The London Child Poverty Alliance, of which 4in10 is a member, was successful in getting a letter published in the Evening Standard earlier this week in response to figures published by the Department of Work and Pensions which showed 200,000 children from poorest households are being hit by the benefit cap:

Benefits cap affects children's chances
New figures show the number of Londoners hit by the benefit cap, since it was lowered in November, has almost doubled from 8,000 to 15,000. Capped households have had their incomes slashed but most can’t work because they either have very young children, a disability or a health condition.

Even when these parents do want to work, the cost of childcare in the capital often makes it impossible and cheaper accommodation is rarely an option, given the scarcity of affordable housing in London. The benefit cap isn’t getting people into work, it is getting families into difficulty.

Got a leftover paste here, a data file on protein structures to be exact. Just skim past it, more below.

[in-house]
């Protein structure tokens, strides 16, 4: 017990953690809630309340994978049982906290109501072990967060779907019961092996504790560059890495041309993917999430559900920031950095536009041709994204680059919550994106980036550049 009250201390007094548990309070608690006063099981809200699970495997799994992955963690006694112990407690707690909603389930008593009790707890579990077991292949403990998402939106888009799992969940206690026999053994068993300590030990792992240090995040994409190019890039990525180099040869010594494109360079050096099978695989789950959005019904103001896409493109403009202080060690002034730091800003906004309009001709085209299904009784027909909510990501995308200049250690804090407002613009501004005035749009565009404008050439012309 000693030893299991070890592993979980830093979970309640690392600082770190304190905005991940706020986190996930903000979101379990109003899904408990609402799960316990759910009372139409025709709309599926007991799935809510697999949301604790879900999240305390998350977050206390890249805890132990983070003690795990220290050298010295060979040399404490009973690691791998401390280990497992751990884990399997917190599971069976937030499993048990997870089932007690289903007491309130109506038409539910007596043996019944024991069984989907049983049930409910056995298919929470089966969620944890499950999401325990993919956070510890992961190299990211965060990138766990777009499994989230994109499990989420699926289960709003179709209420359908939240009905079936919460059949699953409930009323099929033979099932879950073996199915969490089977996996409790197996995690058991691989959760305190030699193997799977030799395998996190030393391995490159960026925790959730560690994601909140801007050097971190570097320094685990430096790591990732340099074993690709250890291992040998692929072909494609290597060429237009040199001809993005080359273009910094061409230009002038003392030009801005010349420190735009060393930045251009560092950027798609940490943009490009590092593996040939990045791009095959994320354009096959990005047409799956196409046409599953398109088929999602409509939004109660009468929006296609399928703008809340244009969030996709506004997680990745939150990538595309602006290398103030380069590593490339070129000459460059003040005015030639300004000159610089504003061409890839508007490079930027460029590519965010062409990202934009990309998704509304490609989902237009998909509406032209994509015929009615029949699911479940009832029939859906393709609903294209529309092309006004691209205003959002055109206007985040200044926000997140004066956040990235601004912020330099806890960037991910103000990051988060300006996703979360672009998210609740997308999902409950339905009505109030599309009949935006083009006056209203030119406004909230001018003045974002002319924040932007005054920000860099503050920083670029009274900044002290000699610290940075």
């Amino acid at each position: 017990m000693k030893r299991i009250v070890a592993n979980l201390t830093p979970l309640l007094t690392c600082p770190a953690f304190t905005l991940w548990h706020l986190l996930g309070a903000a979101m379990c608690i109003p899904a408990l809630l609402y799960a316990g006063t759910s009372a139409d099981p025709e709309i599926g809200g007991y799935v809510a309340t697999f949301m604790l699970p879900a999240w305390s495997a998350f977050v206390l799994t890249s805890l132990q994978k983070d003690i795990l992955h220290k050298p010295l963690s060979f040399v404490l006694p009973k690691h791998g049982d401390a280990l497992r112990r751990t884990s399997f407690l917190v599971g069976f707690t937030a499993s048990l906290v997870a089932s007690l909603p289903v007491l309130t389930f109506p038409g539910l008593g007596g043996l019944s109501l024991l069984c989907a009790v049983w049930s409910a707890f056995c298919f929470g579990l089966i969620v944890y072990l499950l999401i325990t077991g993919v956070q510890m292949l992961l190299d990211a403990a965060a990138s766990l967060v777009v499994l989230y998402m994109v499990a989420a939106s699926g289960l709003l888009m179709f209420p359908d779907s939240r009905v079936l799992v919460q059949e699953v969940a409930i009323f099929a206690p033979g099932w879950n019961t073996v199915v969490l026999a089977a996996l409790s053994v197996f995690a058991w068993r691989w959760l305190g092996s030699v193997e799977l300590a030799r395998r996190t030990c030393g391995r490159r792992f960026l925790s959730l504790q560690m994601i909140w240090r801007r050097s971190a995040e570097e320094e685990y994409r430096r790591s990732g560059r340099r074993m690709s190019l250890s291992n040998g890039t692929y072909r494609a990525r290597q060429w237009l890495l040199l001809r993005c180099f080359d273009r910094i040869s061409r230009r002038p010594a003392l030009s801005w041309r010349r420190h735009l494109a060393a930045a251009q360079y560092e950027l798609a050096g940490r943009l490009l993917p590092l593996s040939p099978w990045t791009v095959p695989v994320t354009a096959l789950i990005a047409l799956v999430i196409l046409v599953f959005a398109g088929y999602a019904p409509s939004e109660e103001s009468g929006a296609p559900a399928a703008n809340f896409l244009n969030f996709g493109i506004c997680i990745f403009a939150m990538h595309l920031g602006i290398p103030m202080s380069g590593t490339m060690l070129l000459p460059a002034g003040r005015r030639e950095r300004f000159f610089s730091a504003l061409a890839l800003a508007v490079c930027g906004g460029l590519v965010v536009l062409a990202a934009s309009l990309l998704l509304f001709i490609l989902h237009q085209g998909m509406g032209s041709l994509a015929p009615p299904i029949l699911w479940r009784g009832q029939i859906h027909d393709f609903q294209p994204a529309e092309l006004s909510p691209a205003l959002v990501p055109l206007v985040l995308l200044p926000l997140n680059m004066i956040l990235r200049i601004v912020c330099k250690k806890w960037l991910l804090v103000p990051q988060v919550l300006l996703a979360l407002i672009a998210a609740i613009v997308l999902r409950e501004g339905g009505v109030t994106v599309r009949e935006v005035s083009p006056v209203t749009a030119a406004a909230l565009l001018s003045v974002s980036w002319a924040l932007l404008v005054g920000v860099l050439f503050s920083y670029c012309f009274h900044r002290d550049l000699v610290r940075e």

With child poverty expected to rise sharply in the coming years, we urge ministers in the next Government to rethink this policy, or else risk further damaging children’s life chances.

Deborah Hargreaves, chair, London Child Poverty Alliance;

Alison Garnham, Chief Executive, Child Poverty Action Group

Laura Payne, Project Manager, 4in10 Child Poverty Network

Dalia Ben-Galim, Director of Policy, Gingerbread

June O Sullivan, Chief Executive, LEYF

Lisa Redding, Chief Executive Officer, LVSC

Alex Bax, Chair, My Fair London

Kevin Courtney, General Secretary, NUT

Chris Price, Executive Director, Pecan

Dr Caoimhe McKenna, paediatrician and member of the Royal College of Paediatrics and Child Health’s Health Promotion Committee

Ben Reynolds, Deputy Chief Executive, Sustain: the alliance for better food and farming

Bharat Mehta, Chief Executive, Trust for London

Raji Hunjan, Chief Executive, Zacchaeus 2000 Trust

Media coverage:

Evening Standard, 6th letter down

Independent news story: